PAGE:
This is the personal blog of London photographer, backpacker, traveller Mark Coughlan. The intention of the blog is communicate updates from my personal website and on my photography projects and travels both in the UK and worldwide. When backpacking the obscure places on earth, this blog will be continually updated with images and thoughts from the road. [Read more about me]

Monday, 12 May 2008

Cyclone’s Toll in Myanmar Is Raised to Nearly 32,000

Members of the Burmese military unloaded supplies from a U.S. Air Force C-130 military cargo aircraft at the Yangon airport.

As the authorities in Myanmar raised the cyclone death toll to nearly 32,000 and admitted one American military aircraft with the first delivery of large-scale aid, Secretary General Ban Ki-moon pressed the junta to let international assistance and aid workers into the country without hindrance and expressed “deep concern and immense frustration” with what he called “the unacceptably slow response to this grave humanitarian crisis.”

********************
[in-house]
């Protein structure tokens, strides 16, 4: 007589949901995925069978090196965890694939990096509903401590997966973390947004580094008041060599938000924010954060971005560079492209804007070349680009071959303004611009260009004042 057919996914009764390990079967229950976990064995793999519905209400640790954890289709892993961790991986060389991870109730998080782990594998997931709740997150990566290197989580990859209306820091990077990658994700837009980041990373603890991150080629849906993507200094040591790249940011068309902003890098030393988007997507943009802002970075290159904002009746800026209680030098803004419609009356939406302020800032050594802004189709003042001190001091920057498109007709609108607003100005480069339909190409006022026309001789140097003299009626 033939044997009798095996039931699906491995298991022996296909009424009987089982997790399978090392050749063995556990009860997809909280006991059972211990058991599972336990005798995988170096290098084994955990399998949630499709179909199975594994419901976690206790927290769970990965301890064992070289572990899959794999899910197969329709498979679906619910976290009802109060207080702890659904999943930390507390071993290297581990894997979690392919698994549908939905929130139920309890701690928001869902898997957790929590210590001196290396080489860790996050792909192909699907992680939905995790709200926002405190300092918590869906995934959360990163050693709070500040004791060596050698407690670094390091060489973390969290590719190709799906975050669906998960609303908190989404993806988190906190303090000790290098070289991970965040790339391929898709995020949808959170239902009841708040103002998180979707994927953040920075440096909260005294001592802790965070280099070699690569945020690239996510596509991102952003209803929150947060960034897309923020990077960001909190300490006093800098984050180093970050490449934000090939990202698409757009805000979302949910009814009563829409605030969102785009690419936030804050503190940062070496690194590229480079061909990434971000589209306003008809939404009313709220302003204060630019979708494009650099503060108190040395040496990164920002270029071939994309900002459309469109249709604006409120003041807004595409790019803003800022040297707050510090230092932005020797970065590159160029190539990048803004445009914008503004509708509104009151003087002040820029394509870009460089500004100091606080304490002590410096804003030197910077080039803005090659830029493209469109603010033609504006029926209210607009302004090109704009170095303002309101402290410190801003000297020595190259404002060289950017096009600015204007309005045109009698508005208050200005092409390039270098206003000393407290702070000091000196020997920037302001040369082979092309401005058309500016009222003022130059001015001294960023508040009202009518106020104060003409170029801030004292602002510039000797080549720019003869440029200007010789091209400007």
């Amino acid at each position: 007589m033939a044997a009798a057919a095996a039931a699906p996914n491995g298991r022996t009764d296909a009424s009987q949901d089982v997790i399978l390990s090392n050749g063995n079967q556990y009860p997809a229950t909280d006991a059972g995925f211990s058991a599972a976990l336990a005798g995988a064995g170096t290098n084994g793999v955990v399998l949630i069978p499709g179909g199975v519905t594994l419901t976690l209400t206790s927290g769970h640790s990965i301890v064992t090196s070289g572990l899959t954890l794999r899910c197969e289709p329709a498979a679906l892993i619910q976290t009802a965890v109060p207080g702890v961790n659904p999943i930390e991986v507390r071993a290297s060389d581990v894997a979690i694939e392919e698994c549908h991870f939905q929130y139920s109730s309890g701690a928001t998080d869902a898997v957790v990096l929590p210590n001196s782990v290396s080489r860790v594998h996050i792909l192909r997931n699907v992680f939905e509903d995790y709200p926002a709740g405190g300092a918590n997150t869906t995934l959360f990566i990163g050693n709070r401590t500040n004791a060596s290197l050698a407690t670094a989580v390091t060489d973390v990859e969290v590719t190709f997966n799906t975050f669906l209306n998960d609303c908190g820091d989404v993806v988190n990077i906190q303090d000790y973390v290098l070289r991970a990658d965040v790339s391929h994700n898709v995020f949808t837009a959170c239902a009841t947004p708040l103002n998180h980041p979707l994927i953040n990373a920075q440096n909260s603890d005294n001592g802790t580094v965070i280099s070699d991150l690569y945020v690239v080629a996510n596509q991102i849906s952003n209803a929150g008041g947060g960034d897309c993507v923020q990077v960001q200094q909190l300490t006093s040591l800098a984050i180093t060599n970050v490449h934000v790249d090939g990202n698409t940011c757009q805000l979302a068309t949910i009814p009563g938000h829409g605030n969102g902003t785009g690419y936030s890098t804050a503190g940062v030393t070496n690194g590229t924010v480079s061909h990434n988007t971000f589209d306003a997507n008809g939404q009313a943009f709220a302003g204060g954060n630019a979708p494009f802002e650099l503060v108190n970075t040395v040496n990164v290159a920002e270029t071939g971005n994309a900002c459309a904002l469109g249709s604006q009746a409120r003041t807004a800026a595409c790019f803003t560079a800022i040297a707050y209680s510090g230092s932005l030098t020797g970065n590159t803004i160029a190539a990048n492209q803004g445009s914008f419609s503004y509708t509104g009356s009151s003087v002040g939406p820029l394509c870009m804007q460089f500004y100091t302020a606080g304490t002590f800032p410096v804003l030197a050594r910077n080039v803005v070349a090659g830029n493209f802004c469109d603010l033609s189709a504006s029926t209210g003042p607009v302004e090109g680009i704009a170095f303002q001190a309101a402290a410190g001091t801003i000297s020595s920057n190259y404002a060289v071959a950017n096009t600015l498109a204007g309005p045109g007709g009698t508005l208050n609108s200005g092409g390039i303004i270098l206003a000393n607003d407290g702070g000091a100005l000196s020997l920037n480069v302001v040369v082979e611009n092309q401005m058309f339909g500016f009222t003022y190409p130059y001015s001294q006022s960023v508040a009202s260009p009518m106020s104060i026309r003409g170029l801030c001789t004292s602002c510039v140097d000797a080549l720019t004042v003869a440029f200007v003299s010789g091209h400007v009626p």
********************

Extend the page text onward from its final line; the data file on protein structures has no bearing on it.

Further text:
In unusually blunt language for a United Nations leader, he said, “This is not about politics, it is about saving people’s lives. There is absolutely no more time to lose.”

The sharp comments from Mr. Ban came on a day when the authorities in Myanmar allowed a United States military aircraft to land with relief supplies Monday, crossing a barrier that has prevented the delivery of large-scale aid to more than a million victims of the May 3 cyclone, even as state television has put the death toll at 31,938 with 29,770 people missing.